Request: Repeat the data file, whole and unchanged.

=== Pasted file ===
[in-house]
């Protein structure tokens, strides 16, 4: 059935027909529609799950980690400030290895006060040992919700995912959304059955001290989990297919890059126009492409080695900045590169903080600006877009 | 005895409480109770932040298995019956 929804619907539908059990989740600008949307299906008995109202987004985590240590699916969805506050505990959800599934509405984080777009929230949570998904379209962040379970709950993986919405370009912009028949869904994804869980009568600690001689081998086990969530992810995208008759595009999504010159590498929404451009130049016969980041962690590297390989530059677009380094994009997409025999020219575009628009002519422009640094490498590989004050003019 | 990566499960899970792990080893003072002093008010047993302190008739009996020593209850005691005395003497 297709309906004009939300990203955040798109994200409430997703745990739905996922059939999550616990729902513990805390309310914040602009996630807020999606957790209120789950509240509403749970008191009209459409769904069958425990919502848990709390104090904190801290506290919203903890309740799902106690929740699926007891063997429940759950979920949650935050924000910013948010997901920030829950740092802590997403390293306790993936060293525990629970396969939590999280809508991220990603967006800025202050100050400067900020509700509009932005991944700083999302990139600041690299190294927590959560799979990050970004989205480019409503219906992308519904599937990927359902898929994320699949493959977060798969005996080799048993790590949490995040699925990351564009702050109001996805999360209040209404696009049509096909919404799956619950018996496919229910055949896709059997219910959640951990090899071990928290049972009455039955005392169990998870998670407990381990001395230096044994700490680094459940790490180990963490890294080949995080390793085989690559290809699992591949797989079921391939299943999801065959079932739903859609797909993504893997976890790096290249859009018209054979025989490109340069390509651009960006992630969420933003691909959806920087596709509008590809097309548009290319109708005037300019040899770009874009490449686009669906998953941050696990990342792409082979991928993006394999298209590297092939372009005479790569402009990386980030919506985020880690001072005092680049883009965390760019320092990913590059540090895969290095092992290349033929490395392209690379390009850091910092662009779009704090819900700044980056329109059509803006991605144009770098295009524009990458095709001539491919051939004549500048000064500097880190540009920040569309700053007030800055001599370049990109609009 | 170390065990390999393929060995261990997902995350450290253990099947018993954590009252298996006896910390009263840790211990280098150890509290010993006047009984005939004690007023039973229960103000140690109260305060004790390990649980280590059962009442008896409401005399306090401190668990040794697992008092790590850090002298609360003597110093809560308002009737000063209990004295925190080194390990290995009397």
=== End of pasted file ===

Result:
[in-house]
């Protein structure tokens, strides 16, 4: 059935027909529609799950980690400030290895006060040992919700995912959304059955001290989990297919890059126009492409080695900045590169903080600006877009 | 005895409480109770932040298995019956 929804619907539908059990989740600008949307299906008995109202987004985590240590699916969805506050505990959800599934509405984080777009929230949570998904379209962040379970709950993986919405370009912009028949869904994804869980009568600690001689081998086990969530992810995208008759595009999504010159590498929404451009130049016969980041962690590297390989530059677009380094994009997409025999020219575009628009002519422009640094490498590989004050003019 | 990566499960899970792990080893003072002093008010047993302190008739009996020593209850005691005395003497 297709309906004009939300990203955040798109994200409430997703745990739905996922059939999550616990729902513990805390309310914040602009996630807020999606957790209120789950509240509403749970008191009209459409769904069958425990919502848990709390104090904190801290506290919203903890309740799902106690929740699926007891063997429940759950979920949650935050924000910013948010997901920030829950740092802590997403390293306790993936060293525990629970396969939590999280809508991220990603967006800025202050100050400067900020509700509009932005991944700083999302990139600041690299190294927590959560799979990050970004989205480019409503219906992308519904599937990927359902898929994320699949493959977060798969005996080799048993790590949490995040699925990351564009702050109001996805999360209040209404696009049509096909919404799956619950018996496919229910055949896709059997219910959640951990090899071990928290049972009455039955005392169990998870998670407990381990001395230096044994700490680094459940790490180990963490890294080949995080390793085989690559290809699992591949797989079921391939299943999801065959079932739903859609797909993504893997976890790096290249859009018209054979025989490109340069390509651009960006992630969420933003691909959806920087596709509008590809097309548009290319109708005037300019040899770009874009490449686009669906998953941050696990990342792409082979991928993006394999298209590297092939372009005479790569402009990386980030919506985020880690001072005092680049883009965390760019320092990913590059540090895969290095092992290349033929490395392209690379390009850091910092662009779009704090819900700044980056329109059509803006991605144009770098295009524009990458095709001539491919051939004549500048000064500097880190540009920040569309700053007030800055001599370049990109609009 | 170390065990390999393929060995261990997902995350450290253990099947018993954590009252298996006896910390009263840790211990280098150890509290010993006047009984005939004690007023039973229960103000140690109260305060004790390990649980280590059962009442008896409401005399306090401190668990040794697992008092790590850090002298609360003597110093809560308002009737000063209990004295925190080194390990290995009397």